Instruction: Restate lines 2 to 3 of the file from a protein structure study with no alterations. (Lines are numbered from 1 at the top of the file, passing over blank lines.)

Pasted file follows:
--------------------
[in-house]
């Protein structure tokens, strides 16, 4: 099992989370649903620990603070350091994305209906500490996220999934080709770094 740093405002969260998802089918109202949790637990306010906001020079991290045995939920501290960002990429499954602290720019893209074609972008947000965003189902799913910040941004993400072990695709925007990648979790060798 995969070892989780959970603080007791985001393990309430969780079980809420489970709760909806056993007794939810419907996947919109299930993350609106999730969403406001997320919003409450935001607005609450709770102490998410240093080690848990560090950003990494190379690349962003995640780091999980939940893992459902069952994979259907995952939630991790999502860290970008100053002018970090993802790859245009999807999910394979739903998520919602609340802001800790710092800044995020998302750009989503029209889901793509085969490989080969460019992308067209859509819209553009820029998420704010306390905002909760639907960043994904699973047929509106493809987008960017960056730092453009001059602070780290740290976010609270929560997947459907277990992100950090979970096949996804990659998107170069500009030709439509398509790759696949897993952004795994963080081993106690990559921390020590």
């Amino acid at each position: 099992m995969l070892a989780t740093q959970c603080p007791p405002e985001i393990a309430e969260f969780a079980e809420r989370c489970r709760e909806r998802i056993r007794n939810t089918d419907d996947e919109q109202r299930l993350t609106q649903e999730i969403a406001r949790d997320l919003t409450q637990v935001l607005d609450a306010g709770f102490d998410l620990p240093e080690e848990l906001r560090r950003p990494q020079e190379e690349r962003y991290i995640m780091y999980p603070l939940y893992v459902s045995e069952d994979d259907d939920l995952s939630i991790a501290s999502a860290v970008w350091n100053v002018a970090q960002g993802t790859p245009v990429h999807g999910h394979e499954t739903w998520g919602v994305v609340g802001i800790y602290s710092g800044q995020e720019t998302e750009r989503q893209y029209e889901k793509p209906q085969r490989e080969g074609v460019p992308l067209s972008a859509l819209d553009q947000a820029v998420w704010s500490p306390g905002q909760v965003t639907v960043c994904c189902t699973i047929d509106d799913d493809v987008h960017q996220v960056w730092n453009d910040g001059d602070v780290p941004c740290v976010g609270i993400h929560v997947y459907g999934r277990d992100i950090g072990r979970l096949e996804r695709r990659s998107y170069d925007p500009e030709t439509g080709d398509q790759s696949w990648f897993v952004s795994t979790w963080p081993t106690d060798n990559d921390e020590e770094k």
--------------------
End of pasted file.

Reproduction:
């Protein structure tokens, strides 16, 4: 099992989370649903620990603070350091994305209906500490996220999934080709770094 740093405002969260998802089918109202949790637990306010906001020079991290045995939920501290960002990429499954602290720019893209074609972008947000965003189902799913910040941004993400072990695709925007990648979790060798 995969070892989780959970603080007791985001393990309430969780079980809420489970709760909806056993007794939810419907996947919109299930993350609106999730969403406001997320919003409450935001607005609450709770102490998410240093080690848990560090950003990494190379690349962003995640780091999980939940893992459902069952994979259907995952939630991790999502860290970008100053002018970090993802790859245009999807999910394979739903998520919602609340802001800790710092800044995020998302750009989503029209889901793509085969490989080969460019992308067209859509819209553009820029998420704010306390905002909760639907960043994904699973047929509106493809987008960017960056730092453009001059602070780290740290976010609270929560997947459907277990992100950090979970096949996804990659998107170069500009030709439509398509790759696949897993952004795994963080081993106690990559921390020590």
């Amino acid at each position: 099992m995969l070892a989780t740093q959970c603080p007791p405002e985001i393990a309430e969260f969780a079980e809420r989370c489970r709760e909806r998802i056993r007794n939810t089918d419907d996947e919109q109202r299930l993350t609106q649903e999730i969403a406001r949790d997320l919003t409450q637990v935001l607005d609450a306010g709770f102490d998410l620990p240093e080690e848990l906001r560090r950003p990494q020079e190379e690349r962003y991290i995640m780091y999980p603070l939940y893992v459902s045995e069952d994979d259907d939920l995952s939630i991790a501290s999502a860290v970008w350091n100053v002018a970090q960002g993802t790859p245009v990429h999807g999910h394979e499954t739903w998520g919602v994305v609340g802001i800790y602290s710092g800044q995020e720019t998302e750009r989503q893209y029209e889901k793509p209906q085969r490989e080969g074609v460019p992308l067209s972008a859509l819209d553009q947000a820029v998420w704010s500490p306390g905002q909760v965003t639907v960043c994904c189902t699973i047929d509106d799913d493809v987008h960017q996220v960056w730092n453009d910040g001059d602070v780290p941004c740290v976010g609270i993400h929560v997947y459907g999934r277990d992100i950090g072990r979970l096949e996804r695709r990659s998107y170069d925007p500009e030709t439509g080709d398509q790759s696949w990648f897993v952004s795994t979790w963080p081993t106690d060798n990559d921390e020590e770094k």